While we’d certainly benefit from a review of their safety, as well as their efficacy as cessation devices, you don’t need to be a heart surgeon to know they aren’t as dangerous as the real thing. Just this month, the FDA sought to overturn a court decision that denied it the right to confiscate E-cigarettes shipped from overseas.
Meanwhile, some states and municipalities seek to ban the use of E-cigarettes everywhere that smoking is already prohibited.
Similarly, the FDA and activist groups oppose the use of snus, or smokeless tobacco, as a means of harm reduction.
Manufacturers describe snus as “spit-free” pouches of smokeless tobacco. Studies from Sweden show that snus has been used effectively to help smokers quit smoking cigarettes. Again, snus isn’t a “safe” product, but it is up to 99 times safer than cigarettes. But so-called “health groups” are making it a priority to stop smokers from using snus here. And the FDA and other agencies are leading the charge in the fight against tobacco harm reduction.
This “quit or die” approach is hard to defend. Even with nicotine replacement therapy such as gum or the patch, fewer than 15 percent of people trying to quit manage to remain off cigarettes for as long as six months.
The best argument puritanical activists and government regulators make is that tobacco companies aren’t trying to get people to switch; rather, they are trying to keep smokers addicted by training them to use smokeless tobacco in areas where smoking isn’t allowed.
But this so-called “dual use” argument is dubious. The reason companies haven’t been more persuasively encouraging smokers to switch to smokeless is because it would be against the new tobacco control law. Tobacco companies are forbidden from telling consumers a simple, critical, and undeniable fact: Smokeless tobacco is not as harmful as cigarette smoking.
But now, at least one tobacco company is taking the “switch” argument directly to smokers who want to quit smoking. In (what shouldn’t actually be) provocative new ads, Reynolds America’s “Smoke-Free Resolution” campaign, the company is telling smokers they can quit smoking by using snus. The ads ignore the best argument to switch, which is that the product is less likely to kill you. And for that, we have the government and the “health” activists to blame.
The best thing for smokers to do is to quit tobacco completely. But the multitudes who have tried and failed should not despair. They should tell the nanny-staters to “butt out” so they can realistically resolve to quit smoking, this time with the help of less harmful approaches such as E-cigarettes and snus.
By Jeff Stier

New Law in South Dakota Creates Mixed Signals In Establishment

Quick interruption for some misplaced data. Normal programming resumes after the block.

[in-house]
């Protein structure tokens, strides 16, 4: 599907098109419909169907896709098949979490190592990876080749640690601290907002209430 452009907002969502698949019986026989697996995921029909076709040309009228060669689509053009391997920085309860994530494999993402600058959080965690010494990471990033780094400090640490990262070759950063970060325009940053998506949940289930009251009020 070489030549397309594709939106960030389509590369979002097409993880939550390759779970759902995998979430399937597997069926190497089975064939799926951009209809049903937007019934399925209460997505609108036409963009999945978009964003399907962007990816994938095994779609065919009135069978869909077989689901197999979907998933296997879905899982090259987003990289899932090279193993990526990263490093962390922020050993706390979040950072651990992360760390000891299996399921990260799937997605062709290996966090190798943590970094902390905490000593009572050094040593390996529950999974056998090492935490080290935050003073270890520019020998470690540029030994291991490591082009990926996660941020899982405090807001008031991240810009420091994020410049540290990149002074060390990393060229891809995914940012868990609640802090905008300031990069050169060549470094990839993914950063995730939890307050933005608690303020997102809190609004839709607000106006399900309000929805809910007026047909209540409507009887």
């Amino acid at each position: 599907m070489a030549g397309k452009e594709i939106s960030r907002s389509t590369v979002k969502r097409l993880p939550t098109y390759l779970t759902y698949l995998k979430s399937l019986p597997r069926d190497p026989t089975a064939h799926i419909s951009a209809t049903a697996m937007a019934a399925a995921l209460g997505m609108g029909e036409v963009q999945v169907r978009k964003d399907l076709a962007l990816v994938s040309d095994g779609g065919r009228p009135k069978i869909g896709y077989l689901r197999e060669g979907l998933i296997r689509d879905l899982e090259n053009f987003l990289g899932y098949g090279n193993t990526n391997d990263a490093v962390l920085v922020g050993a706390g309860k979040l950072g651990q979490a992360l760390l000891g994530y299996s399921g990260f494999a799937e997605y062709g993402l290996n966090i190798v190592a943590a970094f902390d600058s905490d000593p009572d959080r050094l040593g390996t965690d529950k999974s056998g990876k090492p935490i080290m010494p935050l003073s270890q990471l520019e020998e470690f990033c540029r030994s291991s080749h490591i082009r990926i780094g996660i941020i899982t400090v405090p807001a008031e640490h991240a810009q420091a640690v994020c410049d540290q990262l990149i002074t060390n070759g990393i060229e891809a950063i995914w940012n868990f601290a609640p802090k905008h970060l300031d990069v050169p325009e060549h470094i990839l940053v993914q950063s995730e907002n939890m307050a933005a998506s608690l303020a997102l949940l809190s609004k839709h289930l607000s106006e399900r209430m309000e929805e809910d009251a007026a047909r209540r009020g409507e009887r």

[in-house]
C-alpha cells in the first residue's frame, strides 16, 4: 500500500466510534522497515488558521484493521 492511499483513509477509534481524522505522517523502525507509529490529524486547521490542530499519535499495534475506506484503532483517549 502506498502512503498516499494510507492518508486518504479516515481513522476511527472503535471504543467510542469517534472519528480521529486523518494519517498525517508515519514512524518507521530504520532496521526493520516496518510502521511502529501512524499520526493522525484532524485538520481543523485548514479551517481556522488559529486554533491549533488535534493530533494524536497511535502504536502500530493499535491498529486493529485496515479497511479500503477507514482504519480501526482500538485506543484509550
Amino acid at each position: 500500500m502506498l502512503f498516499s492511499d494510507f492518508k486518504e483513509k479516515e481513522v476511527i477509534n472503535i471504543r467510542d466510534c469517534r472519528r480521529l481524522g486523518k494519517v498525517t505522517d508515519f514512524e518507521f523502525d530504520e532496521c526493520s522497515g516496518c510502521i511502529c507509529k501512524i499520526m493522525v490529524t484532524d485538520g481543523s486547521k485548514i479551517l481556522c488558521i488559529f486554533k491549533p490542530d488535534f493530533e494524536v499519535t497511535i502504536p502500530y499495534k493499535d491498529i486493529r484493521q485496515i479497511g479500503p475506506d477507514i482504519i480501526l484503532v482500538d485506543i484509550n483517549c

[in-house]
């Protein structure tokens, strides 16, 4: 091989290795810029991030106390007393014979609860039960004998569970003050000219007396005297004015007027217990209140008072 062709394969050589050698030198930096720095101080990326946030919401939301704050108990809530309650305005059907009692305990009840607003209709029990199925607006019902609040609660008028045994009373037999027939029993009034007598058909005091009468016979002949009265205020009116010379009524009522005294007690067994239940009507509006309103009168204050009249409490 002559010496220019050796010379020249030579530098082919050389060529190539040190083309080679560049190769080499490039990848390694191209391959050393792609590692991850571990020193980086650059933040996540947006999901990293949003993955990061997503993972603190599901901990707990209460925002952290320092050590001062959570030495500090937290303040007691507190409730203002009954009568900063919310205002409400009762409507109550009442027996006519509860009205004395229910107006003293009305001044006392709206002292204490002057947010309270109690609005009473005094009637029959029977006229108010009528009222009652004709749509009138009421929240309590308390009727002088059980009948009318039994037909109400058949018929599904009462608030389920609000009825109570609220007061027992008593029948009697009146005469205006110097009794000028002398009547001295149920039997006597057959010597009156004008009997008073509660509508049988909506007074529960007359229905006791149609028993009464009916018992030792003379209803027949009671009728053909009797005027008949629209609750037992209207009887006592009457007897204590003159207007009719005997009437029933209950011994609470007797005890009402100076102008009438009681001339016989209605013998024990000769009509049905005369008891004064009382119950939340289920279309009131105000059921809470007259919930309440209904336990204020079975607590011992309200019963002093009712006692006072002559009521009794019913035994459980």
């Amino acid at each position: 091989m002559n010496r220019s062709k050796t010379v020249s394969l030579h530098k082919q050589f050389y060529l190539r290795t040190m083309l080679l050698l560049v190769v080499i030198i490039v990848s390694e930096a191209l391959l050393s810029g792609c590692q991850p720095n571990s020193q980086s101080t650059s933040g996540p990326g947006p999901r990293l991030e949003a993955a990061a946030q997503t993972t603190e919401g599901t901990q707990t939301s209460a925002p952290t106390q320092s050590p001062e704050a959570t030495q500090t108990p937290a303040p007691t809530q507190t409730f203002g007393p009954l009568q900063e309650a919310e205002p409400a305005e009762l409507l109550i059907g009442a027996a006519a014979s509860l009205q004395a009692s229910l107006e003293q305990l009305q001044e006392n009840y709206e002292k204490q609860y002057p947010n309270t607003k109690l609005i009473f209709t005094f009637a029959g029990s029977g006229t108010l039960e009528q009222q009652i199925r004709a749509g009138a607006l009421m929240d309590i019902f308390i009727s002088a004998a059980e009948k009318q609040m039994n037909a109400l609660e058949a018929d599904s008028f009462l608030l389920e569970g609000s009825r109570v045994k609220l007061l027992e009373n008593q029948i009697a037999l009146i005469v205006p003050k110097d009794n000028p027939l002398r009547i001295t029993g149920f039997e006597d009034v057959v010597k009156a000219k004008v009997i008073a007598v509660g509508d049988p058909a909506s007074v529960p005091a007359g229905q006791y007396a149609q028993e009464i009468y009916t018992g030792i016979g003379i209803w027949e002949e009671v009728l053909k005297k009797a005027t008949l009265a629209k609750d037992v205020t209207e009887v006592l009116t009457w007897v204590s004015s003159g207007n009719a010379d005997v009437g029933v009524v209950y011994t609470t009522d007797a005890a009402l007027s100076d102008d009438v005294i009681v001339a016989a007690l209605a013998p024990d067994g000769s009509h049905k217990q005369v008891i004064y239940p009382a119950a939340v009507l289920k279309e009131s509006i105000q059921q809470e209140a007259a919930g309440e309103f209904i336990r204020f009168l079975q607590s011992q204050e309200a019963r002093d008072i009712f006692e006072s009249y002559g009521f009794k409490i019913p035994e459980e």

The smoking ban passed in November that South Dakota voters thought was pretty clear is proving instead to be hazy.south dakota
While most of the owners of Yankton’s bars, restaurants and casinos have ensured that smoking no longer takes place in their establishments, one business is taking a different approach that is leaving some citizens fuming.
Since the ban took effect Nov. 10, there have been at least five reports to police of people smoking at Tobacco Road in the 900 block of Broadway Avenue. The latest report was received Friday evening, though when police arrived they found no one smoking and ash trays in the establishment clean.
Because smoking is being allowed to occur in Tobacco Road — something representatives of the business don’t dispute — the owners of other establishments who once enjoyed the patronage of smokers are crying foul.
“We’re losing business every day,” Gary Boom of Boomer’s Lounge told the Yankton City Commission at its Dec. 13 meeting. “Some of us are even thinking about laying people off. It’s a big problem — a lot bigger than the petty offense of smoking.”
Yankton isn’t the only community with questions about the new law. Sara Rabern, a spokesperson for South Dakota’s attorney general office, said it has received hundreds of inquiries regarding the ban.
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“There are no official opinions (from the attorney general’s office) at this time, and no one has requested any official opinions,” she said. “But because of the wide variation of inquiries … the AG’s office has basically just been talking with the state’s attorneys and city attorneys on these issues. It’s a petty offense, so the AG’s office can’t really get involved in prosecution. It’s coming down to the state’s attorneys determining how they are going to handle it.”
Rabern said she expects the law to be the subject of various pieces of legislation in the 2011 legislative session.